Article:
Science fiction is among my favorite literary and cinematic genres. I, like many others, jump at any opportunity to be transported from my uninteresting life to something that takes my breath away. It isn’t that I wish I were in a different place in a different time. It’s just that sometimes we need to let ourselves believe, just for a little while, that there’s something amazing out there – even if we may never reach it.
There’s a small part of every reader that craves stories about extraordinary people. We all wish we could be the stereotypical superhero. We all want to believe we are capable of overcoming all our obstacles with the help of some force we may or may not have the privilege of controlling.
And while it’s true that many of these stories can be applied as metaphors to everyday life – we love that, too – I challenge you never to forget about the ordinary. The real or fictional people that do not appear special or unique in any way. There’s someone out there who needs a reminder that they are still important. They’re still capable. They still matter.
I am the kind of writer who struggles, and therefore often considers refusing, to settle into one genre of writing. I don’t think I’m capable of only writing about “normal” characters or only writing about people who are far more capable of changing the world than I will ever be. I don’t know where you stand on this, and I do understand that not every writer can support both types of characterization in all their work. But I do think we often shy away from the ordinary, because we’re afraid it’s too boring or too close to real life. Yet that’s what we know best. I hope we don’t ignore that hidden advantage.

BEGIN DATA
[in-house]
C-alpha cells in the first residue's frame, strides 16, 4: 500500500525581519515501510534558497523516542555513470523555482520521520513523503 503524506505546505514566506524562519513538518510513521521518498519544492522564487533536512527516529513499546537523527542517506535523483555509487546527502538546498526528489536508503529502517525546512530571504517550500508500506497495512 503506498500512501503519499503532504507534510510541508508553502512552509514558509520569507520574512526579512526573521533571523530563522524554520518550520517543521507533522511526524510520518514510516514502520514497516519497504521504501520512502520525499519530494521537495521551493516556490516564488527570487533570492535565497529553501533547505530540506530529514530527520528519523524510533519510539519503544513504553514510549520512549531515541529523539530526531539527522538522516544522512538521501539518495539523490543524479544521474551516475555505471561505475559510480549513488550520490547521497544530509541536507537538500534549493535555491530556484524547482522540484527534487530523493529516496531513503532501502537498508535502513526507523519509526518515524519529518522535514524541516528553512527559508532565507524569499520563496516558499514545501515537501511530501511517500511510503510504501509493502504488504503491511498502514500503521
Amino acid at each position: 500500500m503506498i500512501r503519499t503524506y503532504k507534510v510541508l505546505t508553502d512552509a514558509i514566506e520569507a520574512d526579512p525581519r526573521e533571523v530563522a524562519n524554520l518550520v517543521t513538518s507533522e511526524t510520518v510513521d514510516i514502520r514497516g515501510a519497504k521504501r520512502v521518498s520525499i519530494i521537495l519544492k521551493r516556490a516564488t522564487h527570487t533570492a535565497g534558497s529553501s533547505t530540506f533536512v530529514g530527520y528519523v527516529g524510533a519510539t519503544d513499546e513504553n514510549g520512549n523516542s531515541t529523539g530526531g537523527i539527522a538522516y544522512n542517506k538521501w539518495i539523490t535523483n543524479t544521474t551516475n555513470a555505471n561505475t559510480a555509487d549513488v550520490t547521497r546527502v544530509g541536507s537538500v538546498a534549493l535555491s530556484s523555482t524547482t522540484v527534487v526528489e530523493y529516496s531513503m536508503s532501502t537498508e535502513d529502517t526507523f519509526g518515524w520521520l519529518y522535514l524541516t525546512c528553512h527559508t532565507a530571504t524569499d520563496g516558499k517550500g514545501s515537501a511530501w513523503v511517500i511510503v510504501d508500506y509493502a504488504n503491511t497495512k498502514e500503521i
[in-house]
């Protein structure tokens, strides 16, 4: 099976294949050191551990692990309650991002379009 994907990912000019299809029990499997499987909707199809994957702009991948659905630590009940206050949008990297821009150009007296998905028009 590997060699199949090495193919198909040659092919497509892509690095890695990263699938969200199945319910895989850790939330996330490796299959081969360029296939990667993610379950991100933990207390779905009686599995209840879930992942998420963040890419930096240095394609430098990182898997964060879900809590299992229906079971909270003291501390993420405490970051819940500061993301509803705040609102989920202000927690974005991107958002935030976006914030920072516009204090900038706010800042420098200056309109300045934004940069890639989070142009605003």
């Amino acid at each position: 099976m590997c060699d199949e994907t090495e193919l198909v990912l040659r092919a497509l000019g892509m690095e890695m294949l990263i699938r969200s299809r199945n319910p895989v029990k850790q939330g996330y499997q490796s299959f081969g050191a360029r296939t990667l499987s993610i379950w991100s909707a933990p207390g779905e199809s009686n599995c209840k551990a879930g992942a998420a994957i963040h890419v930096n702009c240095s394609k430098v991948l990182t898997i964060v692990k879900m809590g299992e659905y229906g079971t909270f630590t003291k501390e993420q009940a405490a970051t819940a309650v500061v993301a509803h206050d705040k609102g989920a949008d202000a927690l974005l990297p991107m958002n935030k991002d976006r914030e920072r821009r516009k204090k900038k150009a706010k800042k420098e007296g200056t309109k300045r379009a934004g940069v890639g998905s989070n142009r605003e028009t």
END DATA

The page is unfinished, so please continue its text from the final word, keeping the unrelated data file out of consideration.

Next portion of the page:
The people we often consider “ordinary” have hidden stories waiting to be told. If you’re afraid of a story being boring because a character isn’t exciting enough, then make the story more exciting. A story can focus on characterization or it can focus on plot, or it can focus on a combination of different things. The only boring stories are the ones in which there is no character development, and there are no lessons learned, and nothing changes, and there is no emotion or reason to feel attached to a person or situation whether they exist in the real world or not.
Here’s to the ordinary people and characters, who experience extraordinary things, and change the world, even if only a little bit.
Meg is the creator of Novelty Revisions, dedicated to helping writers put their ideas into words. She is a freelance writer and an eight-time NaNoWriMo winner with work published in Teen Ink, Success Story, Lifehack and USA TODAY College. Follow Meg on Twitter for tweets about writing, food and nerdy things.